Suitable animals for use with this auto-anti-idiotypic method include vertebrates such as mice, rats, rabbits, guinea pigs, pigs, goats and cows. Additionally, human and other vertebrate lymphoid cells may suitably be used in embodiments using in vitro immunization.
This method provides a more direct route than any previously available for obtaining a monoclonal antibody that binds to, or more preferably mimics the biological activity of a receptor or ligand, e.g. as an agonist or antagonist. The antigen comprises a naturally occurring or synthetic molecule capable of binding to a receptor Suitable receptors include an adenosine receptor; acetylcholine receptor (AChR); steroid receptor, e.g. estrogen, androgen or glucocorticoid receptor; thyroid stimulating hormone (TSH, thyrotropin) receptor; insulin, or other protein receptor; β-adrenergic receptor; dopamine receptor or one of the chemotactic receptors of the neutrophil. The invention is further applicable to receptors for other pharmacologically active low molecular weight molecules, for regulatory macromolecules such as lymphokines, and for infectious agents such as viruses, and to other receptors as defined above. The monoclonal anti-idiotypic antibody so produced is capable of binding to the receptor and may additionally act as an agonist or antagonist with respect to the receptor. In this and other embodiments (including embodiments wherein the antigen is not a ligand for a receptor) the antigen may be conjugated to a protein such as a serum albumin, e.g. bovine or rabbit serum albumin, or a protein such as keyhole limpet hemocyanin or thyroglobulin, and is preferably injected into the animal with a suitable adjuvant, e.g. complete Freund's adjuvant, or is used for in vitro immunization of lymphoid cells grown in culture (26).
In a specific embodiment of the invention the animal is injected intraperitoneally with a bovine serum albumin (BSA) conjugate of 4-(2'-succinoyloxyethyloxy)-trans-3,3'-bis(α-trimethylammonium)azotoluene (1), depicted below. ##STR1## The synthetic compound containing the antigenic determinants of interest, trans-3,3'-bis(α-trimethylammonium)azotoluene (BisQ), depicted below, is a powerful agonist of AChR (1). ##STR2## Thus, when a mouse was immunized with a bovine serum albumin conjugate of BisQ (BisQ-BSA) as depicted above, it was possible to expand populations of spleen cells that secrete antibodies which bind anti-BisQ and AChR, in addition to populations specific for BisQ. Fusion of the spleen cells with an appropriate myeloma cell line, essentially by the protocol of Kohler and Milstein (17) as modified by Sharon et al. (18), yielded monoclonal anti-AChR antibodies. This experimental result, as well as work by other researchers (2,16) lends support to Jerne's theory of a functioning idiotypic network (15).
Similarly, monoclonal anti-adenosine receptor antibodies were obtained when the animal was injected intraperitoneally with a bovine or rabbit serum albumin conjugate of N6 -carboxypentamethylene adenosine (CPA) depicted below. ##STR3##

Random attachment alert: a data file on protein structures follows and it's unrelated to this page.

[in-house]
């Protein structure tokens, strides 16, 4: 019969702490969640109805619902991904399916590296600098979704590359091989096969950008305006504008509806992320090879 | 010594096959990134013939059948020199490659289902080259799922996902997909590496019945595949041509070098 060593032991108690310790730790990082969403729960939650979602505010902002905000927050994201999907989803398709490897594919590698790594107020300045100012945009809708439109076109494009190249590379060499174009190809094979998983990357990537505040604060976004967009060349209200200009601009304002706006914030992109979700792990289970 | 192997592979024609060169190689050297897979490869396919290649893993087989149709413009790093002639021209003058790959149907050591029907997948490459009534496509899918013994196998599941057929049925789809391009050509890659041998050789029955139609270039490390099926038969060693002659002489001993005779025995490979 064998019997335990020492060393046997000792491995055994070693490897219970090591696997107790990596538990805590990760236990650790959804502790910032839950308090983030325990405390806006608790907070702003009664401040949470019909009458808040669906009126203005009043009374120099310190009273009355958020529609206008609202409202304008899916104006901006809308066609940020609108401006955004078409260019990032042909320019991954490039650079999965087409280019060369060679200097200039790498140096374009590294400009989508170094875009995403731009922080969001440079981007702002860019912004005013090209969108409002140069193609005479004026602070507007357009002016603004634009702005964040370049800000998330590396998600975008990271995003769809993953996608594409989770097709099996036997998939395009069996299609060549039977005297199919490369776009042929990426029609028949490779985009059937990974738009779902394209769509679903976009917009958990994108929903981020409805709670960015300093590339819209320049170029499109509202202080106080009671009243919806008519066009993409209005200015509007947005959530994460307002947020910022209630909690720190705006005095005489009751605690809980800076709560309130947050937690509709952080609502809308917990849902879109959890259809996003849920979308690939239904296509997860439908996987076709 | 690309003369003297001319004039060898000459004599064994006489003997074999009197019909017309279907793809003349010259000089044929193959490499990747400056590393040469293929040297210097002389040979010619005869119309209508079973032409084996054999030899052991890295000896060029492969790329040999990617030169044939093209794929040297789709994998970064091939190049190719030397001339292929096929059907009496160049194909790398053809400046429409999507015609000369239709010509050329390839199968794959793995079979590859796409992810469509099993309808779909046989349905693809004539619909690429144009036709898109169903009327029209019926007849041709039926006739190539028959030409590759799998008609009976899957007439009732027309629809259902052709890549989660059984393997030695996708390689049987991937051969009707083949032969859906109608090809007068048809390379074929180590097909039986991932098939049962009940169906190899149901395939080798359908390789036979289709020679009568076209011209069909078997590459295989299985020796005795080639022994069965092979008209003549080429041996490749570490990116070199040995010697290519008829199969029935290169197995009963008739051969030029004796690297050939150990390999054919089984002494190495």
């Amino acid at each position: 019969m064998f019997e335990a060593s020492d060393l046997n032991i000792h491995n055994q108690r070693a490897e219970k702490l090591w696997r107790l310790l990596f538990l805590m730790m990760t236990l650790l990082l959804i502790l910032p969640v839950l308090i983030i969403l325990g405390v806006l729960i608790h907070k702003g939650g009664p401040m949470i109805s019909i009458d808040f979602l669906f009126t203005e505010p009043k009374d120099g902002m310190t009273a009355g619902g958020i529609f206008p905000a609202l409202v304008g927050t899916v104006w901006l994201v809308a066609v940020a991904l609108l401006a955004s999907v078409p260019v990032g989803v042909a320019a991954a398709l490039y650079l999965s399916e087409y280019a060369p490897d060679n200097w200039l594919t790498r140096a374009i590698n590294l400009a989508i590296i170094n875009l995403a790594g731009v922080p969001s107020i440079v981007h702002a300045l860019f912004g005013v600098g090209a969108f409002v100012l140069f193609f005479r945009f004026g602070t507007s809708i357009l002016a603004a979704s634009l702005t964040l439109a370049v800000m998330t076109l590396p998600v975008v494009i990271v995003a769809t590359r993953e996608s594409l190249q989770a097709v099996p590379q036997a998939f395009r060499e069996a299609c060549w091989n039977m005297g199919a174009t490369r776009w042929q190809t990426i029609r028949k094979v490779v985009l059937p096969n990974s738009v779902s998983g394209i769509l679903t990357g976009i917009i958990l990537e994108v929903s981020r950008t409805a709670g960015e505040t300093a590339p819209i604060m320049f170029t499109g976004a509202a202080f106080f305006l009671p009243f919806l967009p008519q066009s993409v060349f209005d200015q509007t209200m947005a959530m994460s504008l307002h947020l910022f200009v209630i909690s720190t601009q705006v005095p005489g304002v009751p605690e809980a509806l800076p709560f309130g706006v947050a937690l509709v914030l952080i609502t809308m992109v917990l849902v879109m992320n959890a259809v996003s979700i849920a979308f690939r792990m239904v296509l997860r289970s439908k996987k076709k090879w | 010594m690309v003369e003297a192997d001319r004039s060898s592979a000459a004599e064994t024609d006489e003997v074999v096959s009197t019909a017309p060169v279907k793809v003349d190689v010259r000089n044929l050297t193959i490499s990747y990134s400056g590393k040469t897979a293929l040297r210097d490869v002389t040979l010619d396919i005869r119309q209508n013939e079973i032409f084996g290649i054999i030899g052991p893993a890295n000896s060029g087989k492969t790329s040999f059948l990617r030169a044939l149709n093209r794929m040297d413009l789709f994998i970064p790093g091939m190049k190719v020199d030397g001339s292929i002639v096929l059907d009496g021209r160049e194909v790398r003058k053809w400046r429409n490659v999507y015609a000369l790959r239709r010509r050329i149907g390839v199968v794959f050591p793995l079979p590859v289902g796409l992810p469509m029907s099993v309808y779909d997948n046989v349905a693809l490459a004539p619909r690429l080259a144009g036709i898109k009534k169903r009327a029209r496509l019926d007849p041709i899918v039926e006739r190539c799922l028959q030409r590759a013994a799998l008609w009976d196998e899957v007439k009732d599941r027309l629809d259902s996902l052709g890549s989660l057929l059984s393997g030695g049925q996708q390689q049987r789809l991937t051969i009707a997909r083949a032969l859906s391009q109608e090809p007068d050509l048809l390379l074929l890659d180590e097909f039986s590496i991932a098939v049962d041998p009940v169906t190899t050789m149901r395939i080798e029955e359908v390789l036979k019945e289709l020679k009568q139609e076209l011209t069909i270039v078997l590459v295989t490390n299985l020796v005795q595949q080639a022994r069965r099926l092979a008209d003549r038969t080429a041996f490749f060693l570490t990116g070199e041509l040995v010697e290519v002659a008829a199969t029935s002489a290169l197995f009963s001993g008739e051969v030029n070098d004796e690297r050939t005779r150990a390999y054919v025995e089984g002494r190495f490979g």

In this embodiment the compound containing the antigenic determinants of interest is the naturally-occurring molecule, adenosine.
In another example monoclonal antibodies to glucocorticoid receptors were obtained by immunizing an animal with a protein conjugate of an appropriate compound. As in the BisQ and adenosine examples described above, the compound containing the antigenic determinants of interest, in this case the glucocorticoid receptor triamcinolone (9-fluoro-11β, α16 , 17, 21-tetrahydroxypregna-1,4-diene-3, 20-dione), is conjugated to a suitable protein with a linker moiety, here ketohexanoic acid. The structure of triamcinolone and the linker moiety is depicted in FIG. 1. Additionally, the complete synthetic route used to prepare the triamcinolone protein conjugate is depicted schematically in FIG. 1.
An effective antibody-raising amount of antigen or antigen-protein conjugate may be provided by about 0.1 ml of a solution containing about 1 mg/ml of the antigen or conjugate, preferably with an adjuvant such as complete Freund's adjuvant. Preferably, about two to about four weeks, e.g. about 3 weeks after the injection, the animal is injected again with a booster injection of a solution of the antigen. After another period of about two to about four weeks the booster injection may be repeated. At a suitable time after the injection, e.g. at least about three days after the last booster injection, lymphoid cells are collected from the animal, for example by sacrificing the animal and collecting the spleen cells.
Alternatively, lymphoid cells may be contacted with the antigen more directly by culturing the lymphoid cells in vitro in the presence of the antigen (26). The lymphoid cells may be collected, again, at least about three days after the immunizing contact with the antigen. A series of hybridoma cells is then prepared essentially by the protocol of Kohler and Milstein (17) as modified by Sharon et al. (18), as indicated above.
Supernatants from the hybridoma culture medium may then be obtained by a replica transfer technique (19) and screened for activity by immunoassay against the antigen or conjugate, an immobilized antibody to the antigen or conjugate (idiotypic) and in embodiments where the antigen is a ligand to a receptor, against the appropriate receptor. The immunoassay also requires a labeled antibody capable both of binding to the antiidiotypic monoclonal antibody under appropriate conditions and of being detected. Preferably the immunoassay is enzyme-linked (1) using, e.g., peroxidase-labeled goat anti-mouse immunoglobulin as the labeled antibody in embodiments for producing the monoclonal antibodies from mouse spleen cells.